30 Great Things To Do in Manhattan You Can’t Miss

Manhattan is known for being the symbol of New York City, and it’s home to some of the most iconic attractions the United States has to offer.

In Manhattan, you’ll find Broadway, Wall Street, Times Square, the Empire State Building, Central Park, the United Nations headquarters, the Metropolitan Museum of Art, and the 911 Tribute Museum, to name a few.

The city is one of the most densely populated in the world, with more than 1.6 million people fitting into 23 square miles. Most people, locals, and tourists use public transportation, like taxis, trains, buses, and subways. Fine dining, high-end shopping, and celebrity spotting are a way of life in New York‘s Manhattan, even if you’re just visiting for a day or two.

Ready to learn more about this famous New York City borough? Here are 30 things to do in Manhattan that you just can’t miss!



MoMA, or the Museum of Modern Art, has a collection of more than 200,000 works of modern and contemporary art. The museum features traveling and rotating exhibits, ongoing collections, films, and performance programs. 

The museum hosts community events, workshops, and classes. Onsite you can also find a gift shop, a cafe, a bar, and restaurants. MoMA is wheelchair and stroller accessible.


Simply referred to as “The Met,” The Metropolitan Museum of Art has ongoing exhibits of “In Praise of Painting: Dutch Masterpieces at The Met,” “Cross Roads,” “Art of Native America: The Charles and Valerie Diker Collection,” and the “Fabergé from the Matilda Geddings Gray Foundation Collection.”

The Met has over 490,000 workers from all over the world. Collection areas include Ancient American Art, Asian Art, The Costume Institute, Drawings and Prints, Egyptian Art, European Paintings, and more.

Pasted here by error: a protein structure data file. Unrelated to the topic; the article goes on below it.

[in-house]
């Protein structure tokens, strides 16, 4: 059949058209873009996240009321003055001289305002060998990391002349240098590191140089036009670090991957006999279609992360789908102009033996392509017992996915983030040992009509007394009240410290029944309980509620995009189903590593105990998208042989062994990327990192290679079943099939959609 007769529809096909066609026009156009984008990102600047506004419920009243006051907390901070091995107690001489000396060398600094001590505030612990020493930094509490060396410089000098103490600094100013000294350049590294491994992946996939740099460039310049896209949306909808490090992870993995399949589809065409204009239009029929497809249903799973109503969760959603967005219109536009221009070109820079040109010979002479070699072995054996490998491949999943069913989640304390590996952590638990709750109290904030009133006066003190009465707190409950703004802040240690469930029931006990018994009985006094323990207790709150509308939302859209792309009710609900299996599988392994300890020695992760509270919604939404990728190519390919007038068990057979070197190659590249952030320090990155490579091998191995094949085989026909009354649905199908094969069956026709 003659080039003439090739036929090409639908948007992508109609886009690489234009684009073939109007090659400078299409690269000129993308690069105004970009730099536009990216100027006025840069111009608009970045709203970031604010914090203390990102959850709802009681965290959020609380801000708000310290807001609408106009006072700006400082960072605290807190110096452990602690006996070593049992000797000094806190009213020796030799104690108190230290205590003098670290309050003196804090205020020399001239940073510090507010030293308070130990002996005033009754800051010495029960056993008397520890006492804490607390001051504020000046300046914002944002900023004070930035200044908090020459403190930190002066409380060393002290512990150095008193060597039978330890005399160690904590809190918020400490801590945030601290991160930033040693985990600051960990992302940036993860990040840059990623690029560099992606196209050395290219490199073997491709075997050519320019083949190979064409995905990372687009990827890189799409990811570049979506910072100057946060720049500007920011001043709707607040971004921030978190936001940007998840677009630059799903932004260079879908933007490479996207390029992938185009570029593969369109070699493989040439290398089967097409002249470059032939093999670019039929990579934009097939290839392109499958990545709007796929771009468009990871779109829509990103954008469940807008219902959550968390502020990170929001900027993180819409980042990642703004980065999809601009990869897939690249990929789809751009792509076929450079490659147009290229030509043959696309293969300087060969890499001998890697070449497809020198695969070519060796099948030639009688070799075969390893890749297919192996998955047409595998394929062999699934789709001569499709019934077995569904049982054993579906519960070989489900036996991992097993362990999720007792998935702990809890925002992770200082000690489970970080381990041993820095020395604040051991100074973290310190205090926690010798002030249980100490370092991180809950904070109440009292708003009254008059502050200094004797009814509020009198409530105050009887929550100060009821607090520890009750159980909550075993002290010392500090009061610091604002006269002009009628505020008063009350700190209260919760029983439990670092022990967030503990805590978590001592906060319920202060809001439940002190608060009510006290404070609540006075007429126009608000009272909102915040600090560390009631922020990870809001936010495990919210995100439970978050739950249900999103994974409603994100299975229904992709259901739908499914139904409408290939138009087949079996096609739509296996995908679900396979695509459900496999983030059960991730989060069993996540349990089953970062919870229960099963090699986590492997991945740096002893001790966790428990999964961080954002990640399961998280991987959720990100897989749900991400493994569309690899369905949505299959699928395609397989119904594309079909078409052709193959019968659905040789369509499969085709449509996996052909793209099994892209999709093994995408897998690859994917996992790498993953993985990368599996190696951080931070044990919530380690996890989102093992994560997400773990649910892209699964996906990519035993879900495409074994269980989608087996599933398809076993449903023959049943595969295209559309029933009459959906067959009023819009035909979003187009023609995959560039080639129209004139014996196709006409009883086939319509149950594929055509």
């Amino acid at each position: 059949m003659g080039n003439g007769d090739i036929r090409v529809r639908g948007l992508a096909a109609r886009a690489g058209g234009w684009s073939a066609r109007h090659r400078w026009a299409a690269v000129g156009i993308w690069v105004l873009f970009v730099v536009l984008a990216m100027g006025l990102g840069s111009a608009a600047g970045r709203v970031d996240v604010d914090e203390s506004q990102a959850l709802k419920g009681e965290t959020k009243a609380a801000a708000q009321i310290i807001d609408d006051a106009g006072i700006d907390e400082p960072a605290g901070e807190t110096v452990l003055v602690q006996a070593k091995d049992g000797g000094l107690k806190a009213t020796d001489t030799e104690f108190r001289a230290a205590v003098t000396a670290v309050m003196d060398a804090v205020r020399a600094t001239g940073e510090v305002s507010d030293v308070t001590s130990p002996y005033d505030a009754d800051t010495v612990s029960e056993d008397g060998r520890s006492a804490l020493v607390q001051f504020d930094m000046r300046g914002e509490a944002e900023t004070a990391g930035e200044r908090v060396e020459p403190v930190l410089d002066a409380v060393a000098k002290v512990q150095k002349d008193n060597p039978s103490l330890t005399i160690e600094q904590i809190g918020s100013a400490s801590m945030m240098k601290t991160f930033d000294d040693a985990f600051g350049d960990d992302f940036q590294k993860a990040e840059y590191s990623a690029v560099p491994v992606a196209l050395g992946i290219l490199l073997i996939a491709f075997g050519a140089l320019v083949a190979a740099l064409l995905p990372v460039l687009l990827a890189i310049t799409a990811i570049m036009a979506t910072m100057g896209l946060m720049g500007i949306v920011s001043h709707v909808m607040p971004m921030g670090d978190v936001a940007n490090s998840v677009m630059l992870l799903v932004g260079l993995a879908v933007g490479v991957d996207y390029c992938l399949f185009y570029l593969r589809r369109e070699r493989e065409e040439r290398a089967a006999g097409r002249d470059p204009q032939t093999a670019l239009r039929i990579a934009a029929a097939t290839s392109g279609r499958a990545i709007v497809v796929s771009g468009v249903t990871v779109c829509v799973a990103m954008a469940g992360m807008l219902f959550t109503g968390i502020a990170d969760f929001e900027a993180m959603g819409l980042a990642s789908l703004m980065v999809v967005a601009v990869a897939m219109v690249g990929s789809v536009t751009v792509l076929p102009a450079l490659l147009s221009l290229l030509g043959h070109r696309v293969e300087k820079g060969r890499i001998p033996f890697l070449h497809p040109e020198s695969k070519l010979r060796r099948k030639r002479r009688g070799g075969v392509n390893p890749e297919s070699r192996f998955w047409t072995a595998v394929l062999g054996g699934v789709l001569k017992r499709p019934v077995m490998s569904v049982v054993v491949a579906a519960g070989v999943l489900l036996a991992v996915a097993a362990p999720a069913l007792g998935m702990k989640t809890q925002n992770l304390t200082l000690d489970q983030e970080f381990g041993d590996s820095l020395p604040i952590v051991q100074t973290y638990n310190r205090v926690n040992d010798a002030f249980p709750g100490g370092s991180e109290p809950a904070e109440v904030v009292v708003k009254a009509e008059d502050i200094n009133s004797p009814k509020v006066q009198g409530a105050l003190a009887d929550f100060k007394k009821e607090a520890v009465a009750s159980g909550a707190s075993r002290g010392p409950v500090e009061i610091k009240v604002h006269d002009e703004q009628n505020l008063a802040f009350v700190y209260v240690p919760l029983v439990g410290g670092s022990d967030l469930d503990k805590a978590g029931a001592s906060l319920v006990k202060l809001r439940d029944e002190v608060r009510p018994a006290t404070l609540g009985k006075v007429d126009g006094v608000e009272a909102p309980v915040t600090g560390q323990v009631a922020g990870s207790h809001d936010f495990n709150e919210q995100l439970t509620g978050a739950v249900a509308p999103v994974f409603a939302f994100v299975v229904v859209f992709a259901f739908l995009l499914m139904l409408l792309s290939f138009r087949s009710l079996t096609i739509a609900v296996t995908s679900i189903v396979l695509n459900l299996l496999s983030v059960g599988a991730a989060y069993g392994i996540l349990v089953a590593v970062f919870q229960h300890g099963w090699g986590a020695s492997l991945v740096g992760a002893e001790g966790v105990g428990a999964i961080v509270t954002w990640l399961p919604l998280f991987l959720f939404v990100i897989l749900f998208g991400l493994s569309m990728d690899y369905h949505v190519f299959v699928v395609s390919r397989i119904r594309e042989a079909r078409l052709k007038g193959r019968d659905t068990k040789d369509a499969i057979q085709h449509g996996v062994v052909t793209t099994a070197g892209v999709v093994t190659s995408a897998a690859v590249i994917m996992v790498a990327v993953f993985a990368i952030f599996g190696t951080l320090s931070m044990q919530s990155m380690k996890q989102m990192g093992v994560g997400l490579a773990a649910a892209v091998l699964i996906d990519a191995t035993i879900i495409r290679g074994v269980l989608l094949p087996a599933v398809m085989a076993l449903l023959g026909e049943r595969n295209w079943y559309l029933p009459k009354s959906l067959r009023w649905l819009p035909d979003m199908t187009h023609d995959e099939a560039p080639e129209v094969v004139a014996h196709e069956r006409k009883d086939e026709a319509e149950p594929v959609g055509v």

In our opinion, there are two great money-saving options for exploring NYC. If this is your first visit then opt for the New York CityPASS. It offers five popular tourist stops for one low price. If this isn’t your first visit, you are staying for more than a few days, or you are with kids and need a lot more flexibility then opt for the New York Sightseeing Pass. Pick Day Passes or the FLEX Pass, and then select from over 150 different attractions, big and small.


The One World Trade Center, also known as the Freedom Tower,  was completed in 2014 and stands 1,776 feet tall, making it the tallest building in the Western Hemisphere and the 7th tallest in the world.  The One World Trade Center combines shopping, dining, hotels, attractions & recreational options, along with office space, to create a bustling destination for tourists, locals, and business executives. 

The One World Observatory Deck is the highest point in the city and offers unrivaled views of the New York City skyline. The observation deck includes the world’s largest LED in the world, with visitors’ names and countries of origin lit up for everyone to see. There are over 10 million names so far.

The Horizon Grid is a collection of 145 screens showing memorable moments, celebrity faces, and legendary places viewable from One World Observatory. One Dine Restaurant and Bar sits on the 101st floor of the tower, where you can grab a bite to eat or a drink while watching the hustle and bustle of life below you. There is also a cafe and a gelateria.

The Oculus is a transportation hub and shopping center built to look like wings reaching up to the sky. It lies at the base of the One World Trade Center and was built after the September 11th attacks to represent the city’s strength and resilience. 


Seeing New York City from above is a great way to get a better understanding of how amazing the city is! Here are a few ways you can do just that.


Rockefeller Center is a historical and iconic site in Manhattan. Here you can find shopping, dining, live entertainment, Top of the Rock, The Rink, Rainbow Room, and Bar SixtyFive.

Top of the Rock offers guests a 365-degree view of the Manhattan skyline from three levels of indoor and outdoor observation decks.  There is a year-round skating rink located in the heart of Rockefeller Center, reminiscent of the 1970s with a modern flare.